Sheriff Clarke doesn't mince words. Ever. Including on Ferguson. And Democrats
Milwaukee County Sheriff David Clarke tells it like it is. He’s a stellar reminder of what true leadership looks like and what it means to uphold the rule of law. It is a relief to hear someone speak with such honesty and candor.
To give you a taste of how fearlessly this man puts truth on display, here are two videos of Sherriff Clarke speaking about Ferguson. Below is a quote from a speech he gave at the National Press Club a couple of weeks ago:
… I’m known for not sugar coating things. This pissed me off … I sat up there and listened to Eric Holder throw law enforcement officers under the bus for political expediency….
His densely packed 6-minute speech is worth a listen, as is his recent interview with Neil Cavuto. I’ve transcribed a few gems for AT readers, but hope you’ll take the time to listen to this man. I can only hope and pray he is the voice of our future because, Lord knows, this is the kind of leadership and vision we desperately need.
On Al Sharpton:
... Anytime Al Sharpton shows up on the scene, nothing good is going to come of that.
On Barack Obama:
… I heard some of the president’s comments last night. And he said that what we need to do is try to understand them and he said that the anger was an understandable reaction. And I was just floored by that because it’s not an understandable reaction. People have to come up with a more socially acceptable way to deal with anger and frustration. This is totally and unequivocally intolerable ….
… when I heard the president call for calm after the rioting started, I questioned his sincerity because some of his political strategy of divide and conquer fuels this sort of racial animosity between people. And so I think when he called for calm after the rioting started I believe it was done with a wink and a nod.
On Jay Nixon:
… I think Governor Nixon is trying to soft shoe this thing. I don’t think he has the intestinal fortitude to deal with this. What’s happening down there right now is real ugly and the response isn’t going to be pleasing to the eye with what law enforcement and the national guard have to do. But, Neil, I mean come on. They have to restore order and the law enforcement officers and the national guard have to use all reasonable force to get that under control. Restraint is not an option right now for law enforcement .…
There’s always going to be people on the sideline that are going to second guess you. That’s part of what Governor Nixon has to deal with. It’s something that I have to deal with when I have to make tough decisions. He has to block that out and do what’s in the best interest of Ferguson, Missouri, and the state of Missouri and he has to get this thing under control and not worry about the optics so much. You know, nobody’s saying all due force or any force. What I’m calling for is all reasonable force to get this thing under control. And you’re going to be criticized. And he’s afraid to be criticized and he’s worried about what people might say in second guessing him? Then he’s in the wrong position.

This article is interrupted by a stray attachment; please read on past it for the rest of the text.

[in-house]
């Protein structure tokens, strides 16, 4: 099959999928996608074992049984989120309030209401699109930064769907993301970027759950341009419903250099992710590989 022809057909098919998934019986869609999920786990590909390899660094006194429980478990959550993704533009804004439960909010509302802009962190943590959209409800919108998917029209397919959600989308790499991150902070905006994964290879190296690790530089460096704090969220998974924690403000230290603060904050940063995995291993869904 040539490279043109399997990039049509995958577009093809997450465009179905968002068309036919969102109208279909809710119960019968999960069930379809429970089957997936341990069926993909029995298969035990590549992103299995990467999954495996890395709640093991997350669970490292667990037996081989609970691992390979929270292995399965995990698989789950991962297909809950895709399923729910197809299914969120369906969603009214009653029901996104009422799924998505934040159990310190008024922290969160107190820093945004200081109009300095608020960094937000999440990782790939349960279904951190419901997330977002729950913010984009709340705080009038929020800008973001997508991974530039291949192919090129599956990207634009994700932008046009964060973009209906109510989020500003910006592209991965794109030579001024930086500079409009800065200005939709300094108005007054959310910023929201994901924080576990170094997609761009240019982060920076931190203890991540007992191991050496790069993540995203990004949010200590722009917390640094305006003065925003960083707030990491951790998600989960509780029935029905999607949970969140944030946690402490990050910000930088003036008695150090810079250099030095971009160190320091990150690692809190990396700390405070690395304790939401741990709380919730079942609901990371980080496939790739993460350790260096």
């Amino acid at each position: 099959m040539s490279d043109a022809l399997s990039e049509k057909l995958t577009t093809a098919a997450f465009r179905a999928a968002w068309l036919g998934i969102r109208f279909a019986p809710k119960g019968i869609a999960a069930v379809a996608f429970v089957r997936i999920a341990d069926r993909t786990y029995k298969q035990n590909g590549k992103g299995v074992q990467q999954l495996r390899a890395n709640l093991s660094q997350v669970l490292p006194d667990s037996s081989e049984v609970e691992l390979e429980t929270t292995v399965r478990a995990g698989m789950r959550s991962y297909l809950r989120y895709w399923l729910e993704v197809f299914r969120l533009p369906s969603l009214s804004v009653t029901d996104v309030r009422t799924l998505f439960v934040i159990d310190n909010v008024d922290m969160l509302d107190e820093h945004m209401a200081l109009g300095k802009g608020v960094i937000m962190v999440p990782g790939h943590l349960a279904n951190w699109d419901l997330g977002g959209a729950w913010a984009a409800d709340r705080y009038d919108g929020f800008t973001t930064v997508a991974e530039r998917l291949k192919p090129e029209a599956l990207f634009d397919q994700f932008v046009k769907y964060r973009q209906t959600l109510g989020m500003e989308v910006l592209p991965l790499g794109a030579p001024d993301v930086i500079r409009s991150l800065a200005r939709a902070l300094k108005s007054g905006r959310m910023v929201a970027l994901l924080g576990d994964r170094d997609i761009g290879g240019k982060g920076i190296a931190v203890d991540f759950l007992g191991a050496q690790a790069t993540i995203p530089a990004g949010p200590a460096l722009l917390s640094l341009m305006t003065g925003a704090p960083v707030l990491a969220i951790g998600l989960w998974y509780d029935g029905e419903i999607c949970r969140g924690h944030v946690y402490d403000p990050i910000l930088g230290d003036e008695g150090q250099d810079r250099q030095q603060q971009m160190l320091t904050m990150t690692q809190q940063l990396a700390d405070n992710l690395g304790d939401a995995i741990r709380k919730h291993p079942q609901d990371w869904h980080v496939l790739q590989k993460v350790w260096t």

On Eric Holder:
… Eric Holder is one of those that was in a very visible position to have talked reasonably and to kind of quell this thing early on and instead he engaged with inflammatory rhetoric. So for him to come on and announce what he’s going to today. You know, look, justice is about due process. You’re not guaranteed a result. You’re guaranteed due process. Due process played it out at the state level. If he wants to start a federal probe he’s entitled to do that, but that’s just going to prolong this thing and unless he thinks or he believes that there’s something nefarious that went on here with the Grand Jury investigation, I think he ought to reconsider that … For Eric Holder to come in I think it just continues to prolong this thing and fan the flames. And let’s say he comes out with some indictment of his own and it’s thrown out at the federal level, because in the end I don’t see a judge in this country upon appeal that would uphold any kind of conviction here against the officer. And then we may have to relive this all over again.
Addressing polls that show a sharp racial divide regarding the Grand Jury decision:
… The political strategy used by the left – and we saw it play out in November with this war on women, this fanning racial discord with conservatives and accusations they’re trying to take black votes away – that kind of stuff enables this, that kind of stuff encourages this divide. Sure there’s a divide in this country and there always has been and sometimes along racial lines. But instead of feeding that beast, what people in leadership positions, and even political positions, ought to do is temper that stuff down and allow some of this to just you know kind of simmer instead of explode all the time. Race is a very explosive and divisive issue in this country and it’s not going to go away You mentioned that. But we don’t have to pick at it, we don’t have to stoke it up all the time. And if it does start to smolder, because this has a lot more to do than just what the police use force. And I don’t expect police to make major changes in terms of how they use force to defend themselves or defend others … I don’t believe that a police officer should put his or her life in danger just to achieve some political agenda.
To learn more about Sheriff Clarke, who is a strong proponent of the 2nd amendment by the way, see:
- here (bio)
- here (his blog which is fantastic)
- here (2014 CPAC panelist)
- here (election web site with lots of information about him and his views)
Hat tip: Gateway Pundit